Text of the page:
Alternatively, of course, you could try a better validated score that gives more information, the FOUR score, as validated here. The problem is, most people won’t know what you’re talking about.

The conundrum of the Glasgow Coma Scale in intubated patients: a linear regression prediction of the Glasgow verbal score from the Glasgow eye and motor scores.
Meredith W, Rutledge R, Fakhry SM, Emery S, Kromhout-Schiro S.

BACKGROUND: The Glasgow Coma Scale (GCS), which is the foundation of the Trauma Score, Trauma and Injury Severity Score, and the Acute Physiology and Chronic Health Evaluation scoring systems, requires a verbal response. In some series, up to 50% of injured patients must be excluded from analysis because of lack of a verbal component for the GCS. The present study extends previous work evaluating derivation of the verbal score from the eye and motor components of the GCS.

METHODS: Data were obtained from a state trauma registry for 24,565 unintubated patients. The eye and motor scores were used in a previously published regression model to predict the verbal score: Derived Verbal Score = -0.3756 + Motor Score * (0.5713) + Eye Score * (0.4233). The correlation of the actual and derived verbal and GCS scales were assessed. In addition the ability of the actual and derived GCS to predict patient survival in a logistic regression model were analyzed using the PC SAS system for statistical analysis. The predictive power of the actual and the predicted GCS were compared using the area under the receiver operator characteristic curve and Hosmer-Lemeshow goodness-of-fit testing.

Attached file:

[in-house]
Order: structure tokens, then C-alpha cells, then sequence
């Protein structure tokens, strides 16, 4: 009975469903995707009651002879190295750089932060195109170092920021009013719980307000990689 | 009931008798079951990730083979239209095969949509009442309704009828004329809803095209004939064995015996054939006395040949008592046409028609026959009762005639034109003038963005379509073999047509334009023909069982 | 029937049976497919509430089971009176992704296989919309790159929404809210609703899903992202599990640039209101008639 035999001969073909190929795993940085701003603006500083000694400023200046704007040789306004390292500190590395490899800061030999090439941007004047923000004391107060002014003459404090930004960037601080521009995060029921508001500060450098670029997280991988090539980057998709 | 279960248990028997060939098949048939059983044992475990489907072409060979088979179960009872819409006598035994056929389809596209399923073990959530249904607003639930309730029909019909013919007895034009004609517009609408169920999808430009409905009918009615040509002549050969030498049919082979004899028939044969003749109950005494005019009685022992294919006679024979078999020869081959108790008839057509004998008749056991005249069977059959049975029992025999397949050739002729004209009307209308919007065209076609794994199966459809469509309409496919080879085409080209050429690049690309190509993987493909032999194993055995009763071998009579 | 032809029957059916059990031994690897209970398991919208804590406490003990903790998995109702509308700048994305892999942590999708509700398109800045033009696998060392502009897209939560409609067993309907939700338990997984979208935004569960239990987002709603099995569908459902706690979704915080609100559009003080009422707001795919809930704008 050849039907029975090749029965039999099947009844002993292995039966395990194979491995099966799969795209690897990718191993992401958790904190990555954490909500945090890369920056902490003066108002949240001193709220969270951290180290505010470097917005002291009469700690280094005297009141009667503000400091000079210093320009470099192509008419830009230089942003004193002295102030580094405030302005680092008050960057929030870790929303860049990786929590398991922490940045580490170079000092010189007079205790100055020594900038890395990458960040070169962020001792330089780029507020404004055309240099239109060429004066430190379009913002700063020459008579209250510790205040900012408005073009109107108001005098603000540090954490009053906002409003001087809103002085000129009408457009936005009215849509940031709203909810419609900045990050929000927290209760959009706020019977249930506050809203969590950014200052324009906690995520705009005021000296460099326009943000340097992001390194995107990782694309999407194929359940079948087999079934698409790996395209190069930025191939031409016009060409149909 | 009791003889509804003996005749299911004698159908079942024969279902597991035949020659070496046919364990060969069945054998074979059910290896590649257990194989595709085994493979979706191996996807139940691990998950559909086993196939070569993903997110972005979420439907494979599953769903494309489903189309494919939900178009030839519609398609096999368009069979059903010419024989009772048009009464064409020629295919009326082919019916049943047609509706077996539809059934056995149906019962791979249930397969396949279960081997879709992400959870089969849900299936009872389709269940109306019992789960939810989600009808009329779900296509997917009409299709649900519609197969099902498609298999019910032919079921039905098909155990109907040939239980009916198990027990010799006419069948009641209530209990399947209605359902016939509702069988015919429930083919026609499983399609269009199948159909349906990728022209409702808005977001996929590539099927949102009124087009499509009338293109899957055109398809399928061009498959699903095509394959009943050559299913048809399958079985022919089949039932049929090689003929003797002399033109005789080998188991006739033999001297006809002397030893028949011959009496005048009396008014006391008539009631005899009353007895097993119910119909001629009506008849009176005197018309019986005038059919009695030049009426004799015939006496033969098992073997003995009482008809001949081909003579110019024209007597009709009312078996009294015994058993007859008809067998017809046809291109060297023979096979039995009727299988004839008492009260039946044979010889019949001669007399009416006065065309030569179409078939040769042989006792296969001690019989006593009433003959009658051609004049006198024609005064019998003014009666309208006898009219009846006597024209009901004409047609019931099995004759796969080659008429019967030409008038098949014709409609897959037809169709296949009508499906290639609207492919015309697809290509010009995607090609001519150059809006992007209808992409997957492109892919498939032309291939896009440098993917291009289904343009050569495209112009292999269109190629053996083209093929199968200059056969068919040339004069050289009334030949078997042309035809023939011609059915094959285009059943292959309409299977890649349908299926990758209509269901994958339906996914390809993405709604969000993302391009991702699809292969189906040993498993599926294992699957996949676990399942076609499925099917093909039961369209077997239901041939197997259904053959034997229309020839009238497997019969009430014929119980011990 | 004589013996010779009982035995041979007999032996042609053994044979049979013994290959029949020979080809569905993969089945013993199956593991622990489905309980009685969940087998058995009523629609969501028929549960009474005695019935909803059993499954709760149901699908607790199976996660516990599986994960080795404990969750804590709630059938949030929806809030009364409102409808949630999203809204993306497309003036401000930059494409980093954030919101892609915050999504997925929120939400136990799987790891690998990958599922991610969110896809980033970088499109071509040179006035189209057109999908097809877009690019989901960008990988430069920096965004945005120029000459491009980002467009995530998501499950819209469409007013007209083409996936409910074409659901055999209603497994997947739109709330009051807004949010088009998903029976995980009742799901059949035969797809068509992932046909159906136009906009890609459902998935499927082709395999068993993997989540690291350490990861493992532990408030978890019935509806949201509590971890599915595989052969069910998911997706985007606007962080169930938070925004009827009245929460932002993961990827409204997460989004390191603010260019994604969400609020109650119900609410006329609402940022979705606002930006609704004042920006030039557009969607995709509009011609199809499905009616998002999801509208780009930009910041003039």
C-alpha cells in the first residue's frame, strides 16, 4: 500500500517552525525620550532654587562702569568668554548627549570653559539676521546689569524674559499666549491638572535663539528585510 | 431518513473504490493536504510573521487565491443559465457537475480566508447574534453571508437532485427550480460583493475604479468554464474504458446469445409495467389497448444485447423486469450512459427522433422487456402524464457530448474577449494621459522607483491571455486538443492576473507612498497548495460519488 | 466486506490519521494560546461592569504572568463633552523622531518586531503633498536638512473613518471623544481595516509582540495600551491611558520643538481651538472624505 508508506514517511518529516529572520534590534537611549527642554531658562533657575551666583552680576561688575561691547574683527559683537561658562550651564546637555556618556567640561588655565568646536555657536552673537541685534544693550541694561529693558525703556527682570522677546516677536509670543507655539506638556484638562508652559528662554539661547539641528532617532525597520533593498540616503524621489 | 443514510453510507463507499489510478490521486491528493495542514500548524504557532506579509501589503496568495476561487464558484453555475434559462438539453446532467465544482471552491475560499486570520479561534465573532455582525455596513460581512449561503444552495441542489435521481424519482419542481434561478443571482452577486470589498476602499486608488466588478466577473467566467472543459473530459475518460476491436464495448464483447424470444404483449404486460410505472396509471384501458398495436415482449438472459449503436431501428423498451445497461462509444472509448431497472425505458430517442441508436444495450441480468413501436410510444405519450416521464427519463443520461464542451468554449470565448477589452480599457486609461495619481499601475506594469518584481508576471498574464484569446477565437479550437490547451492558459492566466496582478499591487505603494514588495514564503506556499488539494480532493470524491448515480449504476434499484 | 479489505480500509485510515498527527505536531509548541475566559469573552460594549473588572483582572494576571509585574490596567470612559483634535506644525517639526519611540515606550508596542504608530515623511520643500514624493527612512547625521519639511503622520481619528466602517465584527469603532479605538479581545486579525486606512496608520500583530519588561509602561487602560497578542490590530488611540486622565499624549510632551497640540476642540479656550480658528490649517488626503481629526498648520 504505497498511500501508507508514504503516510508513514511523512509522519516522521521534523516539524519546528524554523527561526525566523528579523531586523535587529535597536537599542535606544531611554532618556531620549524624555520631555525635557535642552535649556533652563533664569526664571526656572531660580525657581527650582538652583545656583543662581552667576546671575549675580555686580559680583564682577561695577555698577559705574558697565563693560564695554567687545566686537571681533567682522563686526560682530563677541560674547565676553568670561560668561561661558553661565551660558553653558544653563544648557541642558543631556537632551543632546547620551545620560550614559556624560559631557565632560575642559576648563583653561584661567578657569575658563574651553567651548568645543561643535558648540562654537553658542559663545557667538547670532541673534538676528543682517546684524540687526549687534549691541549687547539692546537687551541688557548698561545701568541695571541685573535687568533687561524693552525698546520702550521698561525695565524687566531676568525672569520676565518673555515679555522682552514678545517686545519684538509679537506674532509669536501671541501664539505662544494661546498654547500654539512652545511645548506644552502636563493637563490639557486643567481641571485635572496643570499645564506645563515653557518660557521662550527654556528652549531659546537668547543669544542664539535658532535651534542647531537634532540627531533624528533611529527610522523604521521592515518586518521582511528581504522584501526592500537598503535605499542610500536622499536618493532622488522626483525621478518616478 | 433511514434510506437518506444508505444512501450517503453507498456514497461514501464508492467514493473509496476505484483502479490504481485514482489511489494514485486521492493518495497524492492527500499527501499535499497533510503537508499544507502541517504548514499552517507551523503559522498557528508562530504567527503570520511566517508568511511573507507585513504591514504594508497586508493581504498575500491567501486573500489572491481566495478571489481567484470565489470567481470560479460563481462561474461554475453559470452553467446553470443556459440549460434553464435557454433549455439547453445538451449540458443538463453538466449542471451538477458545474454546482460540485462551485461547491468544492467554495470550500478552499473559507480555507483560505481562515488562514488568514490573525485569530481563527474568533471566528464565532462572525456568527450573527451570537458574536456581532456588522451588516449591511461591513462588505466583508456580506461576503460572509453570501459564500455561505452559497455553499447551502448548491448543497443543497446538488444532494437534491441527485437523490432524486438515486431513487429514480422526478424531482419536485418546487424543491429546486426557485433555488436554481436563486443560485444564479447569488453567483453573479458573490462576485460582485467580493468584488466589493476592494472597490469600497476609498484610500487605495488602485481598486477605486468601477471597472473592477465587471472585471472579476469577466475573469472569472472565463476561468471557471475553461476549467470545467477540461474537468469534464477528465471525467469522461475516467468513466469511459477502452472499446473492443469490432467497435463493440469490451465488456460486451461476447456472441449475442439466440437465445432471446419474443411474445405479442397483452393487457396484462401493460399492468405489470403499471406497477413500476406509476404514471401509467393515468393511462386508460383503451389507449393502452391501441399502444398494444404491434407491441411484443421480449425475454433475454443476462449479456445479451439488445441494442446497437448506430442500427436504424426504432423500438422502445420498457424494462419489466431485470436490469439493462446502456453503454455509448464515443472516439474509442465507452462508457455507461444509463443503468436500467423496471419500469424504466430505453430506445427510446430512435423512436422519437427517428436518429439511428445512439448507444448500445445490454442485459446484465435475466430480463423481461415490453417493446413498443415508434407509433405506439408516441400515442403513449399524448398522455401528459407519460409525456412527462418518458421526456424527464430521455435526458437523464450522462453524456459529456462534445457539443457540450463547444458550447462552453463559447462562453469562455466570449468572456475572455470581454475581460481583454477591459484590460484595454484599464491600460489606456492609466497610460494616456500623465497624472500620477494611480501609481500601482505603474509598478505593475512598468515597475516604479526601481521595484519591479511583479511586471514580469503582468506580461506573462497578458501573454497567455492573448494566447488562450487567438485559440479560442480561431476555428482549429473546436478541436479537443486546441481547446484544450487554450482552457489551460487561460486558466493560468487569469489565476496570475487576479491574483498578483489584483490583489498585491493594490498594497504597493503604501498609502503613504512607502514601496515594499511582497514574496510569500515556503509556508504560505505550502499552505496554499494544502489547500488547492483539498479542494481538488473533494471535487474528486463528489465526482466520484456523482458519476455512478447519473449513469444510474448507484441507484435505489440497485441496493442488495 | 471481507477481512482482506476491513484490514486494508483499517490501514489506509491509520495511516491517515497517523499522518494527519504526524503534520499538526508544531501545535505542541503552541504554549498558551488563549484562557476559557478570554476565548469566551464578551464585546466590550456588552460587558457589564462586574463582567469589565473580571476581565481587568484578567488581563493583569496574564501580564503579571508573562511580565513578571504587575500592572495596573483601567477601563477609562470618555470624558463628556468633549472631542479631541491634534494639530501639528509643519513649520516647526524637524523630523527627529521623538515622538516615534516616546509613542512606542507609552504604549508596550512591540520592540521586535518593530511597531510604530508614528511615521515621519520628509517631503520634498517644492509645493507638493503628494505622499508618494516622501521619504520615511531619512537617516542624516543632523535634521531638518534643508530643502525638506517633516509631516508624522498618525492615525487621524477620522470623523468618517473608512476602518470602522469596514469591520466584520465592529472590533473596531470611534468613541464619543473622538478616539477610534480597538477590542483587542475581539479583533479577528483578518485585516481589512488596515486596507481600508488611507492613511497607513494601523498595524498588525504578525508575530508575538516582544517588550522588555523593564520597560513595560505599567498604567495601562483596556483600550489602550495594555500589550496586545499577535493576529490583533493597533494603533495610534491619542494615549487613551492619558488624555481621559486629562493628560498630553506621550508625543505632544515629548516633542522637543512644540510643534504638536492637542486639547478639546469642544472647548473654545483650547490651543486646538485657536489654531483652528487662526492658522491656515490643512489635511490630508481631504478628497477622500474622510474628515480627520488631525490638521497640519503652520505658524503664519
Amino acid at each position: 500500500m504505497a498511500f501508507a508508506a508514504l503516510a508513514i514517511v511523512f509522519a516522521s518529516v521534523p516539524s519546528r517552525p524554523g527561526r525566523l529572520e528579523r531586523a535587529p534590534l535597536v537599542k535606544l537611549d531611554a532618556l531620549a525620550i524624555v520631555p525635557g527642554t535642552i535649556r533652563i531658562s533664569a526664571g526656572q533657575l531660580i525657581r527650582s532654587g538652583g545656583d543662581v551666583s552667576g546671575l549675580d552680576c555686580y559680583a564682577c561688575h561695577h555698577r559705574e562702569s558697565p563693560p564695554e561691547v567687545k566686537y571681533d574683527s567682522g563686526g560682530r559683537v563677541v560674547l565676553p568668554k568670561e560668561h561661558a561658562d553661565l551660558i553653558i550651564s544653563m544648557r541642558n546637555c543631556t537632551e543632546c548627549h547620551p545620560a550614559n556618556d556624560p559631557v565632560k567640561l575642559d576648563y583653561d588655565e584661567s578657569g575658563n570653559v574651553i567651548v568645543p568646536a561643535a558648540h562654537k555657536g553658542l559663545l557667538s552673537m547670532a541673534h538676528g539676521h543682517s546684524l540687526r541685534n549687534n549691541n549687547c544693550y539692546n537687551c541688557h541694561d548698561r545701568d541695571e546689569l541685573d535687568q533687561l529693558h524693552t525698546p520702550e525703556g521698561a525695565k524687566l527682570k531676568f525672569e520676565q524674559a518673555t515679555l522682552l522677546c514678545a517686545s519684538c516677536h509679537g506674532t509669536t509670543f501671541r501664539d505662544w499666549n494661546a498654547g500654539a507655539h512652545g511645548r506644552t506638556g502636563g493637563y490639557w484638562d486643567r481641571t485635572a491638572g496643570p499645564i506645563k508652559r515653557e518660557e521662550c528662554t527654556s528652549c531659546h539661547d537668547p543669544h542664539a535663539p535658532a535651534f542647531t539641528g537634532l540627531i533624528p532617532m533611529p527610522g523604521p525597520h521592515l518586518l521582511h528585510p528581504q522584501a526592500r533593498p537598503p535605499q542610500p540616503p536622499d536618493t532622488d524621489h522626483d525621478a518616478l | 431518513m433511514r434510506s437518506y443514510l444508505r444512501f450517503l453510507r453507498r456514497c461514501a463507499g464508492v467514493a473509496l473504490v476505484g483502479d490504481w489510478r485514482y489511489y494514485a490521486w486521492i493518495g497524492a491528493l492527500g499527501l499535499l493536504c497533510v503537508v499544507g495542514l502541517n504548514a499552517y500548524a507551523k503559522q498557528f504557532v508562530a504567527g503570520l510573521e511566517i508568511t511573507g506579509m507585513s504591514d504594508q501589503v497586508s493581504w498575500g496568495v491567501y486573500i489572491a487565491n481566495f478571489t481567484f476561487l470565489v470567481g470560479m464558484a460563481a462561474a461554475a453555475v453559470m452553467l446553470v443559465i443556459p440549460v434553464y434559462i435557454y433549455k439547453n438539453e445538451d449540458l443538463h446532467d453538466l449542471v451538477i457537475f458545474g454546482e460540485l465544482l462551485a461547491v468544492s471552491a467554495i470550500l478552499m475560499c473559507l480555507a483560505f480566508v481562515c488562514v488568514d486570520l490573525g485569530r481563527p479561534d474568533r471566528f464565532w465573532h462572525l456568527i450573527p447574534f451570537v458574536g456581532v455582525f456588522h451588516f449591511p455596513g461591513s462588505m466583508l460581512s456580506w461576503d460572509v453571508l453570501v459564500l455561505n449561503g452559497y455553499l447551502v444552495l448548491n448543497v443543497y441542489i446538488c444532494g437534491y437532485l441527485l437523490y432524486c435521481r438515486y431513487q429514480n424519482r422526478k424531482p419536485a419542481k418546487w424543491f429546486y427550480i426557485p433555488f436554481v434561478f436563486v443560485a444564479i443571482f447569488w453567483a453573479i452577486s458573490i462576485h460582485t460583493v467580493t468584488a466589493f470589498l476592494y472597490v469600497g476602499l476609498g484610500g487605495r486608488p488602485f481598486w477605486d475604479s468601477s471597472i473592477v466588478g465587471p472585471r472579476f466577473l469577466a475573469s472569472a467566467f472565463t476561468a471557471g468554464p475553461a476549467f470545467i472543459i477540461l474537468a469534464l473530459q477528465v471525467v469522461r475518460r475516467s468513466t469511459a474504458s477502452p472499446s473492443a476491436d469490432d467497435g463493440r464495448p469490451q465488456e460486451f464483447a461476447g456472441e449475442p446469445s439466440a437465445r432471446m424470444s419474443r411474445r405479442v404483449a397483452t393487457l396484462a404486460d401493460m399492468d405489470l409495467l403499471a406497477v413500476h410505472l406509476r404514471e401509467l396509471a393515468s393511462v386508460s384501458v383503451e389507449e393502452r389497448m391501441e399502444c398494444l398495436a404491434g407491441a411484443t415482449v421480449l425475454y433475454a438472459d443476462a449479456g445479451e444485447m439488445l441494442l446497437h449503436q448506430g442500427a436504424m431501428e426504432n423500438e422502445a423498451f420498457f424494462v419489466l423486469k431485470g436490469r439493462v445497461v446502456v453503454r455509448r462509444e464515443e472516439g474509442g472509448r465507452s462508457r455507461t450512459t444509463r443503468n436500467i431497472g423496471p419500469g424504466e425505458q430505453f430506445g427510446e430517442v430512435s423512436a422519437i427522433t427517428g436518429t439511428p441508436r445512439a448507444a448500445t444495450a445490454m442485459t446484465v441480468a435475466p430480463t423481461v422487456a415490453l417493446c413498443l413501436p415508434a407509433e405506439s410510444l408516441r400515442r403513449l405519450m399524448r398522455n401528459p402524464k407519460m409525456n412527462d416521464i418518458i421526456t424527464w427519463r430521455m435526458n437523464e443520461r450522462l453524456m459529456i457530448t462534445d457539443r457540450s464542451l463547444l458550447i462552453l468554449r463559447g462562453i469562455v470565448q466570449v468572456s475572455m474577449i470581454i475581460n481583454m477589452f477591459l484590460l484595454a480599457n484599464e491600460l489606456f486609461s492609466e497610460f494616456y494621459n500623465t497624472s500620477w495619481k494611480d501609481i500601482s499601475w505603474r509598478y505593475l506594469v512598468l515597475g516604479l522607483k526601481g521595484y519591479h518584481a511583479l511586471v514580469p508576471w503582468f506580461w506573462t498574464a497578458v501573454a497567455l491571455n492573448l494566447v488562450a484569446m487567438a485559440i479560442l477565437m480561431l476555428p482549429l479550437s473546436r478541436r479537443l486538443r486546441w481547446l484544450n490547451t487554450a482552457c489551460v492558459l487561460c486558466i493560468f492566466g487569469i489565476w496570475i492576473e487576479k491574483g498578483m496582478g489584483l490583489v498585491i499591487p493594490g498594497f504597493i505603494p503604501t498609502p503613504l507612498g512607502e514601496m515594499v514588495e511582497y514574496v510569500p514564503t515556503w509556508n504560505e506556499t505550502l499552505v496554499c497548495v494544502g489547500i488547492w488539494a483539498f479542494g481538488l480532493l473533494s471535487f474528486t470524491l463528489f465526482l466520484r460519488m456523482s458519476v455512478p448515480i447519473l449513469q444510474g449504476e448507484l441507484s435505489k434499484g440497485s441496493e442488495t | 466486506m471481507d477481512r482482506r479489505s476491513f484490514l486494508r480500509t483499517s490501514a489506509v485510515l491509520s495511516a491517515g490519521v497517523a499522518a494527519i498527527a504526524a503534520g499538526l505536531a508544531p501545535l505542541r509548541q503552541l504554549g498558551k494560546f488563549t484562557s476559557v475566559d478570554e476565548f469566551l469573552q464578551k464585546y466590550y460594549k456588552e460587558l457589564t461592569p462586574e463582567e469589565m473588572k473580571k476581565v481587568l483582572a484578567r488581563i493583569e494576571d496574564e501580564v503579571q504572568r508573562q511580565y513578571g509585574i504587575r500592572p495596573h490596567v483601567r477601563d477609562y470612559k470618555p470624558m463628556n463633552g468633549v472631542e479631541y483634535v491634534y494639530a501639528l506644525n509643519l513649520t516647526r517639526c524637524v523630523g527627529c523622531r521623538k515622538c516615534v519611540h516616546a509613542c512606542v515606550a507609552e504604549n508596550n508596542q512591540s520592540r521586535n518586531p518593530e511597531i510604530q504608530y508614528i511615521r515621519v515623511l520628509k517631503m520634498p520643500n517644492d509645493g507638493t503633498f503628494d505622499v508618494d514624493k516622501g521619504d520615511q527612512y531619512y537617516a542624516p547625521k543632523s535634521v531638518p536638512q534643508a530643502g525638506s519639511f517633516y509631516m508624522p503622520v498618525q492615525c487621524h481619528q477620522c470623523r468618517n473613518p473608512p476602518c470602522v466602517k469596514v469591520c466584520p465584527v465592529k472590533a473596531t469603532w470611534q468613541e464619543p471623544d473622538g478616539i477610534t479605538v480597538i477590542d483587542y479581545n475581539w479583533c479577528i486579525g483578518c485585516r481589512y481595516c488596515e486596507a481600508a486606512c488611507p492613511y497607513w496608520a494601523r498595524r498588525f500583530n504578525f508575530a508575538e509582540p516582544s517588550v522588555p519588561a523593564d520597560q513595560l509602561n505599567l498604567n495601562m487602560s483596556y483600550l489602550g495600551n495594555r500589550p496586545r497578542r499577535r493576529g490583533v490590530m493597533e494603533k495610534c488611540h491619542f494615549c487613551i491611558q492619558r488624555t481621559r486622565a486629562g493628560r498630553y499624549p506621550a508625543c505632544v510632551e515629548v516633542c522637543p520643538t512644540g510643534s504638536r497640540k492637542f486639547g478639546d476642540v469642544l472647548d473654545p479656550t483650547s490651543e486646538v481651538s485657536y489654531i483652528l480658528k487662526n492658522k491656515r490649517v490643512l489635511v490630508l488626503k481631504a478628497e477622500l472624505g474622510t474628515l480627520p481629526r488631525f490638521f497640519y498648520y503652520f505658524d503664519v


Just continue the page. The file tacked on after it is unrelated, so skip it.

RESULTS: A total of 24,085 patients were available for analysis. The mean actual verbal score was 4.4 +/- 1.3 versus a predicted verbal score of 4.3 +/- 1.2 (r = 0.90, p = 0.0001). The actual GCS was 13.6 + 3.5 versus a predicted GCS of 13.7 +/- 3.4 (r = 0.97, p = 0.0001). The results of the comparison of the prediction of survival in patients based on the actual GCS and the derived GCS show that the mean actual GCS was 13.5 + 3.5 versus 13.7 + 3.4 in the regression predicted model. The area under the receiver operator characteristic curve for predicting survival of the two values was similar at 0.868 for the actual GCS compared with 0.850 for the predicted GCS.

CONCLUSIONS: The previously derived method of calculating the verbal score from the eye and motor scores is an excellent predictor of the actual verbal score. Furthermore, the derived GCS performed better than the actual GCS by several measures. The present study confirms previous work that a very accurate GCS can be derived in the absence of the verbal component.

The conundrum of the Glasgow Coma Scale in intubated patients: a linear regression prediction of the Glasgow verbal score from the Glasgow eye and motor scores.
J Trauma. 1998 May;44(5):839-44 (if you have full text access to Journal of Trauma the best bit about this article is the discussion on pages 844-5 in which surgeons wrestle with the meaning of the word ‘conundrum’ and the spelling of ‘Glasgow’).

Flying Docs and Airways